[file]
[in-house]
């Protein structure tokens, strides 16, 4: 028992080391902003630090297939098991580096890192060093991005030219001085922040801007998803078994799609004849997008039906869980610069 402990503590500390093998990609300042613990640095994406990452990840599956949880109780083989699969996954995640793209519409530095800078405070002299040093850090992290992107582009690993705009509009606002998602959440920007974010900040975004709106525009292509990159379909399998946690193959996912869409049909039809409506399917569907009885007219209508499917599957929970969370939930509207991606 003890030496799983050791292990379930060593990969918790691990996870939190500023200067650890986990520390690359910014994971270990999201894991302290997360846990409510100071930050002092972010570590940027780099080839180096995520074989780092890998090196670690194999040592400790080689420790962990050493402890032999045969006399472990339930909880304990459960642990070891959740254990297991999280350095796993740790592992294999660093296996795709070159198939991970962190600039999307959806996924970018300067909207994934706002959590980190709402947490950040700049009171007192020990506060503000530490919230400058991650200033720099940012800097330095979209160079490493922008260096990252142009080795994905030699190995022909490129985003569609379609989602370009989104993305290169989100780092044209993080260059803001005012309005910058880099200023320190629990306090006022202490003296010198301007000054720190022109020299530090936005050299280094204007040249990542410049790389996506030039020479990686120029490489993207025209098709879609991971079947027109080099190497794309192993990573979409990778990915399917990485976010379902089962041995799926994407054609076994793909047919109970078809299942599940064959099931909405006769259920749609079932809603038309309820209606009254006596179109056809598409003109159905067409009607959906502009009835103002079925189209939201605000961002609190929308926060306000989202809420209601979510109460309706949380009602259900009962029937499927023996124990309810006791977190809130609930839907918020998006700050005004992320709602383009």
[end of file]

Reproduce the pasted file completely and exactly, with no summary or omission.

[in-house]
């Protein structure tokens, strides 16, 4: 028992080391902003630090297939098991580096890192060093991005030219001085922040801007998803078994799609004849997008039906869980610069 402990503590500390093998990609300042613990640095994406990452990840599956949880109780083989699969996954995640793209519409530095800078405070002299040093850090992290992107582009690993705009509009606002998602959440920007974010900040975004709106525009292509990159379909399998946690193959996912869409049909039809409506399917569907009885007219209508499917599957929970969370939930509207991606 003890030496799983050791292990379930060593990969918790691990996870939190500023200067650890986990520390690359910014994971270990999201894991302290997360846990409510100071930050002092972010570590940027780099080839180096995520074989780092890998090196670690194999040592400790080689420790962990050493402890032999045969006399472990339930909880304990459960642990070891959740254990297991999280350095796993740790592992294999660093296996795709070159198939991970962190600039999307959806996924970018300067909207994934706002959590980190709402947490950040700049009171007192020990506060503000530490919230400058991650200033720099940012800097330095979209160079490493922008260096990252142009080795994905030699190995022909490129985003569609379609989602370009989104993305290169989100780092044209993080260059803001005012309005910058880099200023320190629990306090006022202490003296010198301007000054720190022109020299530090936005050299280094204007040249990542410049790389996506030039020479990686120029490489993207025209098709879609991971079947027109080099190497794309192993990573979409990778990915399917990485976010379902089962041995799926994407054609076994793909047919109970078809299942599940064959099931909405006769259920749609079932809603038309309820209606009254006596179109056809598409003109159905067409009607959906502009009835103002079925189209939201605000961002609190929308926060306000989202809420209601979510109460309706949380009602259900009962029937499927023996124990309810006791977190809130609930839907918020998006700050005004992320709602383009």